Revenue increased in most territories but fell sharply in Europe, which contributed 23% of total revenue compared to 29% in 2021.
The only territory not to suffer lower profit margins was Asia, Anpario’s biggest market, which contributed 38% of revenue. It might have contributed more were it not for Covid lockdowns in China.
In the Americas (28% of revenue), where energy and agricultural commodity prices have been less volatile, Anpario’s profit margin dipped only modestly.
I have chosen a nine-year period to measure Anpario’s growth and average profitability because that takes us back to 2013, the year after its last significant acquisition, Meriden.
Since then, Anpario has largely grown under its own steam, but it does not have much growth to show for it. Profit has grown at a compound annual growth rate (CAGR) of 4%, although the underlying rate of growth is probably higher. Last year the long-term CAGR was 10%.
The results still bear hallmarks of a high-quality business. Return on capital was well below its eight-year average in 2022, but still a healthy 17%, and although cash conversion was just 1%, due to better results in the past Anpario has an extremely strong balance sheet.
Cash conversion deteriorated because the company had more cash tied up in working capital. It stocked up on raw materials to get ahead of price rises and mitigate supply shortages, and payables reduced as the company paid for a solar panel installation and last year’s higher bonuses.
Shortages and shipping delays are easing, which means Anpario expects inventory levels to shrink in 2023.
Farm profits can easily be turned into losses by the cost of inputs like energy and animal feed, which generally translates into lower demand for feed additives.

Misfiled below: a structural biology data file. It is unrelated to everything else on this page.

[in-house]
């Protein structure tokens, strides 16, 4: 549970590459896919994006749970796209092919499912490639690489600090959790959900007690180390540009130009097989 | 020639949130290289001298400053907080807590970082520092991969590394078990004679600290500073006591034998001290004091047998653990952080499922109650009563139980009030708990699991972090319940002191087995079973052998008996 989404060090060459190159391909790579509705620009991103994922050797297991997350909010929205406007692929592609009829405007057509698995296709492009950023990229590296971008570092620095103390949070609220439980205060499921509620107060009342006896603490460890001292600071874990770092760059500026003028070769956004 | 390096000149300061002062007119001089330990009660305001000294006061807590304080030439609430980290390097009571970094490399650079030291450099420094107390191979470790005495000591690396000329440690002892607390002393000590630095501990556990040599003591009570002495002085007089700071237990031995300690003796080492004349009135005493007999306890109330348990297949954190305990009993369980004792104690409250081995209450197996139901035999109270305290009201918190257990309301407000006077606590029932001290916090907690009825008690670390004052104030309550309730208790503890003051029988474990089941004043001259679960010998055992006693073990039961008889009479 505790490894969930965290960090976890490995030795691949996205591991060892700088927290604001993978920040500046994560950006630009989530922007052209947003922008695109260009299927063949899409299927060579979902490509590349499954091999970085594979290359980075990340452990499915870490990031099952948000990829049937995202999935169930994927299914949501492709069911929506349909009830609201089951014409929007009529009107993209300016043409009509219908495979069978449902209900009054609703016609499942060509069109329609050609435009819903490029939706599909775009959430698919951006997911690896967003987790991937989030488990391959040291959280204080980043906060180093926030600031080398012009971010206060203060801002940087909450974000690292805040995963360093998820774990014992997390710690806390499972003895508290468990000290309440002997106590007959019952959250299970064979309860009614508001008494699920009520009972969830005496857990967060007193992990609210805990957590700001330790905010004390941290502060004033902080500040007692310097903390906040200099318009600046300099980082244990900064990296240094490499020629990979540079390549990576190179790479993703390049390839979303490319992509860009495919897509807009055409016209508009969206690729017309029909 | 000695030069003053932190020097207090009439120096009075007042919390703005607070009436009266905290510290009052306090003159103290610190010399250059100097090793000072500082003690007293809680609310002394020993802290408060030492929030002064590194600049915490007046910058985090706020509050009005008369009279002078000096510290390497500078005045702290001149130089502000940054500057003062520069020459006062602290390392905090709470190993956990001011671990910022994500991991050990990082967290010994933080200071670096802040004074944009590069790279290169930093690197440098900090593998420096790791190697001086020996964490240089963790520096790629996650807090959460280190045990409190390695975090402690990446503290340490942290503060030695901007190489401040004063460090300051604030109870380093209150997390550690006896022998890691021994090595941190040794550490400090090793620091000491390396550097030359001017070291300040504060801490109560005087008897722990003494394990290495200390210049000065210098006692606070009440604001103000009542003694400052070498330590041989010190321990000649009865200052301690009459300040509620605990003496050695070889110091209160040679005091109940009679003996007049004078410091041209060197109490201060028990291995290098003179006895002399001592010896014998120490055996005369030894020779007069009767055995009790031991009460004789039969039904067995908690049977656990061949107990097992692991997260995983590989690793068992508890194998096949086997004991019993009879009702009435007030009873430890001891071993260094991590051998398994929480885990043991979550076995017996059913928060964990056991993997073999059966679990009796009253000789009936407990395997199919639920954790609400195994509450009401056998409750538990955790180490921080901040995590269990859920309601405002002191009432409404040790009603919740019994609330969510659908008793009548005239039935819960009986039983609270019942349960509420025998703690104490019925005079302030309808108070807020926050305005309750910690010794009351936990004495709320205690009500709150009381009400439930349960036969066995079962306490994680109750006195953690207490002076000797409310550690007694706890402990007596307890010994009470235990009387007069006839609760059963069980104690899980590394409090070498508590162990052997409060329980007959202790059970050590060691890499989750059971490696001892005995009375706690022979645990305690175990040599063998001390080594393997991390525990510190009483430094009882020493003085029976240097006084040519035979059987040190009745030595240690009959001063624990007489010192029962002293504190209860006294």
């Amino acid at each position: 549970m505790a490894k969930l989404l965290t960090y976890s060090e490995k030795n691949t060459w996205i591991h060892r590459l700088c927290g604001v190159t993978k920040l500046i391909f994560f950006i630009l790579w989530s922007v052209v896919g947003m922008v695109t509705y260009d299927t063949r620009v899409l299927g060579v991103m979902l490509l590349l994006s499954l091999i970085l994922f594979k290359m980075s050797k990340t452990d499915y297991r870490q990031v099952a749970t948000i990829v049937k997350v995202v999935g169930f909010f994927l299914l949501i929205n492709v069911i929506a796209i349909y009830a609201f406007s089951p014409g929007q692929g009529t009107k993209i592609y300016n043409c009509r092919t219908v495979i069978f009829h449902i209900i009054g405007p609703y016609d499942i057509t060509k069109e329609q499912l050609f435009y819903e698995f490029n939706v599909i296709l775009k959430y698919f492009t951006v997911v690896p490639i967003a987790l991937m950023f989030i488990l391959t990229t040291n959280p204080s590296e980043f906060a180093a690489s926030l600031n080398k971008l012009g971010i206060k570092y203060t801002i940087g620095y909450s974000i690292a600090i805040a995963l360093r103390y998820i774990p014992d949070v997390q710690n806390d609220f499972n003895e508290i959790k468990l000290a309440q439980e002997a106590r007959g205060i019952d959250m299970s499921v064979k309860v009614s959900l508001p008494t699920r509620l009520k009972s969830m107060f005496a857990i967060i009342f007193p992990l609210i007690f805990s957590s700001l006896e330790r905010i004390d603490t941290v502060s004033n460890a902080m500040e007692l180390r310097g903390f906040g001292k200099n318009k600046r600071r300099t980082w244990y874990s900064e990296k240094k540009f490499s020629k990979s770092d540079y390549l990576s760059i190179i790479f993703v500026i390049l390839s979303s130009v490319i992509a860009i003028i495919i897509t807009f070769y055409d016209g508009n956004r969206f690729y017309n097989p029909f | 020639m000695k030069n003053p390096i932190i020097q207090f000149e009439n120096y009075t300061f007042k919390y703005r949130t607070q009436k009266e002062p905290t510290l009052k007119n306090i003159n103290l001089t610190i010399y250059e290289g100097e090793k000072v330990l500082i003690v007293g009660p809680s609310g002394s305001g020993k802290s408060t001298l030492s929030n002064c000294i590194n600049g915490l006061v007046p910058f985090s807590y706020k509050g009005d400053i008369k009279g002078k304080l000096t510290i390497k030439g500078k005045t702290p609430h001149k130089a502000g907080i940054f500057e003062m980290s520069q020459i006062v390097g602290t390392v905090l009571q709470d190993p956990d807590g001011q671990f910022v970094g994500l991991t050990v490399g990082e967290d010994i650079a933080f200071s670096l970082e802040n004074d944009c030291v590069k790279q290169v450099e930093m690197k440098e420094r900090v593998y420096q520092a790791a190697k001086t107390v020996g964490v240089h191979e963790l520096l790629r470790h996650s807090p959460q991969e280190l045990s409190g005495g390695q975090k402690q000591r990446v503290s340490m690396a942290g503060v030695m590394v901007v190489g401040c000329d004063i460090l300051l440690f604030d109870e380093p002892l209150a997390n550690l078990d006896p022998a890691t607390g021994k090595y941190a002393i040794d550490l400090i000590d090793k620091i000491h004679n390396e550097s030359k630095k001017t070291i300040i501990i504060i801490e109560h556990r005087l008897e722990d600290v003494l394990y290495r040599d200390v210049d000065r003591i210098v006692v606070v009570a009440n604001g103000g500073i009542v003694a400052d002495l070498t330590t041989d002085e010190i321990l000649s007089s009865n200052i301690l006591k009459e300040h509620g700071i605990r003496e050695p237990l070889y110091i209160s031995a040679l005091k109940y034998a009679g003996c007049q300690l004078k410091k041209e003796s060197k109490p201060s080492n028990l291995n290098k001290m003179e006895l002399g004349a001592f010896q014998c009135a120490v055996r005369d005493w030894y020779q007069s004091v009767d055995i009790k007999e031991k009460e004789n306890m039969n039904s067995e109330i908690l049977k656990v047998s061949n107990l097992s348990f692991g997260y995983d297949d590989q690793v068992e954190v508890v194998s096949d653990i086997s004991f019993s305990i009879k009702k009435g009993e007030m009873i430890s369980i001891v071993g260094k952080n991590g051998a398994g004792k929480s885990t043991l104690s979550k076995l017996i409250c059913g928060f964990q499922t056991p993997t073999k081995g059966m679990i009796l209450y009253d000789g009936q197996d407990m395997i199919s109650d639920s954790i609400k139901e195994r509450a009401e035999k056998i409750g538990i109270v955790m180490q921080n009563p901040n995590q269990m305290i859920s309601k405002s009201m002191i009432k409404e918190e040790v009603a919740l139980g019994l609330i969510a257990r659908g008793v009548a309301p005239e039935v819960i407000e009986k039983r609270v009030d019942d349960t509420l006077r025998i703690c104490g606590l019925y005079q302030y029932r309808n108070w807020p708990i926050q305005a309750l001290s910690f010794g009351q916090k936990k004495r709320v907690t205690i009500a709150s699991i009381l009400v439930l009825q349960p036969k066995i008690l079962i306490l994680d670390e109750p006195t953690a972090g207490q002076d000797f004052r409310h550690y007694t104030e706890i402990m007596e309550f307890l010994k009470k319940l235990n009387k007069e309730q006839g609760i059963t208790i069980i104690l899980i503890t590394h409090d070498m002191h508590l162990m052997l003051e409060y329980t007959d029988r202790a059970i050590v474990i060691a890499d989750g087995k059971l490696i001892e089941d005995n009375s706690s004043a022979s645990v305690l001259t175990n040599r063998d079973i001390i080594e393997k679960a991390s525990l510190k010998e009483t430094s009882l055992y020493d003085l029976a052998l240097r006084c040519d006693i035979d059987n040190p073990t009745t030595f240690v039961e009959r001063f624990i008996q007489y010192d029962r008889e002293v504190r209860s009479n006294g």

Profit is also susceptible to disease outbreaks. The company says culls due to the spread of African Swine Fever in China have all but wiped out small and medium sized farmers, requiring it to re-focus on large integrators.
Culls at poultry farms around the world due to widespread avian influenza will “inevitably affect feed volumes”, the company says. It earns about 60% of revenue from egg and chicken production.
Longer term, changing attitudes due to climate change need to be watched. One of the easiest steps we can take to reduce global warming is to eat less meat, and, with the exception of chicken and eggs, that is happening in Europe. Global meat consumption, though, is expected to increase as wealthier developing countries consume more.
I am not convinced we can rely on these trends. Economic development is threatened by climate change, and there may be a risk that taxes on meat production and consumer choice may one day reduce demand for meat protein, and consequently food additives.
Anpario’s strategy is to develop a diverse range of natural and sustainably sourced additives to promote animal growth, help reduce the carbon footprint of farmers, and make the company less reliant on particular animals and regions.
Orego-Stim Forte, a new feed additive for fish and shrimp farms and the development of Orego-Stim for ruminants may help the company diversify.